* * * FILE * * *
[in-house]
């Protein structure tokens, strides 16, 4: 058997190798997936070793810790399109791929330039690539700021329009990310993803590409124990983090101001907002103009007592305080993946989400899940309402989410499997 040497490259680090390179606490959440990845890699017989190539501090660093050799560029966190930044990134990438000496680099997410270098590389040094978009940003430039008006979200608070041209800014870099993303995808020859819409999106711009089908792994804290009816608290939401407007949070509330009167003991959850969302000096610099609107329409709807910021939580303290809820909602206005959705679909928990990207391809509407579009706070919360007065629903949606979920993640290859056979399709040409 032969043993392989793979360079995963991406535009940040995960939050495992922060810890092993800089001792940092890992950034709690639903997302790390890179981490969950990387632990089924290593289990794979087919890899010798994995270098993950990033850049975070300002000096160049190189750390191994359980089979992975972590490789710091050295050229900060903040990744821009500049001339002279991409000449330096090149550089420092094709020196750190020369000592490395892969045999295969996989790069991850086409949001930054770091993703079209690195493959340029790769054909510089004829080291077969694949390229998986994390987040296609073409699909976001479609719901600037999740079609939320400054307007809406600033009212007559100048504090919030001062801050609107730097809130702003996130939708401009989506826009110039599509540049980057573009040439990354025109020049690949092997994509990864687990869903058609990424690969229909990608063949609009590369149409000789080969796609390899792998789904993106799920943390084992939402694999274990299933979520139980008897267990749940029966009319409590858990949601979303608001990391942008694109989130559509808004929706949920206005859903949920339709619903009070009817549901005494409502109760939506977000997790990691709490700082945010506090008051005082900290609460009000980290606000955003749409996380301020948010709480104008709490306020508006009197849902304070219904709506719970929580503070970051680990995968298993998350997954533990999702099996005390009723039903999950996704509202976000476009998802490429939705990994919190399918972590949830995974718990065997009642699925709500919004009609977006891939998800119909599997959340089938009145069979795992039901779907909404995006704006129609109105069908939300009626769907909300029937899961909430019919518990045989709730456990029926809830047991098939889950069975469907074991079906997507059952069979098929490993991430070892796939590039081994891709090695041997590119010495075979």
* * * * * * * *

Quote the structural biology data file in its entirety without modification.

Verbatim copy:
[in-house]
């Protein structure tokens, strides 16, 4: 058997190798997936070793810790399109791929330039690539700021329009990310993803590409124990983090101001907002103009007592305080993946989400899940309402989410499997 040497490259680090390179606490959440990845890699017989190539501090660093050799560029966190930044990134990438000496680099997410270098590389040094978009940003430039008006979200608070041209800014870099993303995808020859819409999106711009089908792994804290009816608290939401407007949070509330009167003991959850969302000096610099609107329409709807910021939580303290809820909602206005959705679909928990990207391809509407579009706070919360007065629903949606979920993640290859056979399709040409 032969043993392989793979360079995963991406535009940040995960939050495992922060810890092993800089001792940092890992950034709690639903997302790390890179981490969950990387632990089924290593289990794979087919890899010798994995270098993950990033850049975070300002000096160049190189750390191994359980089979992975972590490789710091050295050229900060903040990744821009500049001339002279991409000449330096090149550089420092094709020196750190020369000592490395892969045999295969996989790069991850086409949001930054770091993703079209690195493959340029790769054909510089004829080291077969694949390229998986994390987040296609073409699909976001479609719901600037999740079609939320400054307007809406600033009212007559100048504090919030001062801050609107730097809130702003996130939708401009989506826009110039599509540049980057573009040439990354025109020049690949092997994509990864687990869903058609990424690969229909990608063949609009590369149409000789080969796609390899792998789904993106799920943390084992939402694999274990299933979520139980008897267990749940029966009319409590858990949601979303608001990391942008694109989130559509808004929706949920206005859903949920339709619903009070009817549901005494409502109760939506977000997790990691709490700082945010506090008051005082900290609460009000980290606000955003749409996380301020948010709480104008709490306020508006009197849902304070219904709506719970929580503070970051680990995968298993998350997954533990999702099996005390009723039903999950996704509202976000476009998802490429939705990994919190399918972590949830995974718990065997009642699925709500919004009609977006891939998800119909599997959340089938009145069979795992039901779907909404995006704006129609109105069908939300009626769907909300029937899961909430019919518990045989709730456990029926809830047991098939889950069975469907074991079906997507059952069979098929490993991430070892796939590039081994891709090695041997590119010495075979």